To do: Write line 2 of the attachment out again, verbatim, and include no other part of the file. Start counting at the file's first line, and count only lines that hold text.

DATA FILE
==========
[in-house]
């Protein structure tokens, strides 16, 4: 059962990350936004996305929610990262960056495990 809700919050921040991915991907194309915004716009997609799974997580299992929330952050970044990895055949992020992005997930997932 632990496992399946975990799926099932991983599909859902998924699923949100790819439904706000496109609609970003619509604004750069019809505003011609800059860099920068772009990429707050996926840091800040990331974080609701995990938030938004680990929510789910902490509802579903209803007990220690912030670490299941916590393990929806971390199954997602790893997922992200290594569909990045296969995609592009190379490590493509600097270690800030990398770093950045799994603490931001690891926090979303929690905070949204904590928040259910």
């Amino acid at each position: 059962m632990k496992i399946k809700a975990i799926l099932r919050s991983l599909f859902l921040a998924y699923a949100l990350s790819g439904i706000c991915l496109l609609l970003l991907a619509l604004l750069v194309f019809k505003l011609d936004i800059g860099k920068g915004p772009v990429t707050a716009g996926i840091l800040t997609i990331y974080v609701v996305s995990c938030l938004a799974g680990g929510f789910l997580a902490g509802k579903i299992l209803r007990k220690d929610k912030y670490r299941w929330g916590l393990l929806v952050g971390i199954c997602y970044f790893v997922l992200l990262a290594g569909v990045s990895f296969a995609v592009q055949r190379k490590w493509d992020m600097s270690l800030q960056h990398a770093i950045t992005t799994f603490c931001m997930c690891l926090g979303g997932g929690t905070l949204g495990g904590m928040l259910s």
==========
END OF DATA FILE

């Protein structure tokens, strides 16, 4: 059962990350936004996305929610990262960056495990 809700919050921040991915991907194309915004716009997609799974997580299992929330952050970044990895055949992020992005997930997932 632990496992399946975990799926099932991983599909859902998924699923949100790819439904706000496109609609970003619509604004750069019809505003011609800059860099920068772009990429707050996926840091800040990331974080609701995990938030938004680990929510789910902490509802579903209803007990220690912030670490299941916590393990929806971390199954997602790893997922992200290594569909990045296969995609592009190379490590493509600097270690800030990398770093950045799994603490931001690891926090979303929690905070949204904590928040259910």